Deliberate and malicious acts intended to outrage religious feelings of any class by insulting its religion or religious beliefs.—Whoever, with the deliberate and malicious intention of outraging the religious feelings of any class of 2 [citizens of India], 3 [by words, either spoken or written, or by signs or by visible representations or otherwise], insults or attempts to insult the religion or the religious beliefs of that class, shall be punished with imprisonment of either description for a term which may extend to 4 [three years], or with fine, or with both.]

Punishment under this section: 3 years of imprisonment or fine or both. And the nature of the offense is a cognizable and non-bailable offense.

SECTION 296:

Disturbing religious assembly.—Whoever voluntarily causes disturbance to any assembly lawfully engaged in the performance of religious worship, or religious ceremonies, shall be punished with imprisonment of either description for a term which may extend to one year, or with fine, or with both.

Punishment under this section: 1 year of imprisonment or fine or both. And the nature of the offense is a cognizable and bailable offense.

SECTION 297:

Trespassing on burial places, etc.—Whoever, with the intention of wounding the feelings of any person, or of insulting the religion of any person or with the knowledge that the feelings of any person are likely to be wounded, or that the religion of any person is likely to be insulted thereby, commits any trespass in any place of worship or on any place of sepulture, or any place set apart for the performance of funeral rites or as a depository for the remains of the dead, or offers any indignity to any human corpse, or causes disturbance to any persons assembled for the performance of funeral ceremonies, shall be punished with imprisonment of either description for a term which may extend to one year, or with fine, or with both.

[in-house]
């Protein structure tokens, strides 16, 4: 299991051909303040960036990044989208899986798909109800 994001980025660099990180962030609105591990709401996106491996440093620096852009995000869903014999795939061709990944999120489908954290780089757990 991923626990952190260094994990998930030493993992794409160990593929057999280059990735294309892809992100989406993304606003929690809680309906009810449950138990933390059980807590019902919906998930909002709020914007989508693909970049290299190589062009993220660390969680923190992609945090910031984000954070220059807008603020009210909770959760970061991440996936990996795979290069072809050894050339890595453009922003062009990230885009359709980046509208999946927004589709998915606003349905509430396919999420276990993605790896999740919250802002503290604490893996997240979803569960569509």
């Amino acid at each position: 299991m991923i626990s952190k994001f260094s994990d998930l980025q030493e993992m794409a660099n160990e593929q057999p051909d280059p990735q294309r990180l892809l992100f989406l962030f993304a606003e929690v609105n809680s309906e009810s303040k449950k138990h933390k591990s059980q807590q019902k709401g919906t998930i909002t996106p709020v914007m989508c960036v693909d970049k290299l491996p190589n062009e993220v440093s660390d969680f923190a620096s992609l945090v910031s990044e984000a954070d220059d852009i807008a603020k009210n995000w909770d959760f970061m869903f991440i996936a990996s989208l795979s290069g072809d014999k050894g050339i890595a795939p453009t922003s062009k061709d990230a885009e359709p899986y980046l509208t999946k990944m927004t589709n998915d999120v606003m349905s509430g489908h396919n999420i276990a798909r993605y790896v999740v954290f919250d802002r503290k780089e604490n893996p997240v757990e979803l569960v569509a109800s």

Punishment under this section: 1 year of imprisonment or fine or both. And the nature of the offense is a cognizable and non-bailable offense.

SECTION 298:

Trespassing on burial places, etc.—Whoever, with the intention of wounding the feelings of any person, or of insulting the religion of any person or with the knowledge that the feelings of any person are likely to be wounded, or that the religion of any person is likely to be insulted thereby, commits any trespass in any place of worship or on any place of sepulture, or any place set apart for the performance of funeral rites or as a depository for the remains of the dead, or offers any indignity to any human corpse, or causes disturbance to any persons assembled for the performance of funeral ceremonies, shall be punished with imprisonment of either description for a term which may extend to one year, or with fine, or with both.

Punishment under this section: 1 year of imprisonment or fine or both. And the nature of the offense is a non-cognizable and non-bailable offense and compoundable offense.

CASE LAWS RELATED TO THESE PROVISIONS:

Ramji Lal Modi Vs. state of UP 1957: the constitutional validity of section 295A of IPC was upheld.

Ramaswamy Udayar Vs. the district collector and ors: the madras high court upheld the right of a religious procession.

CONCLUSION:

As the Indian constitution explains the freedom of religion so we can say that this is the right that is given by the constitution-makers and ensures the legislature includes the provision in the Indian penal code 1860.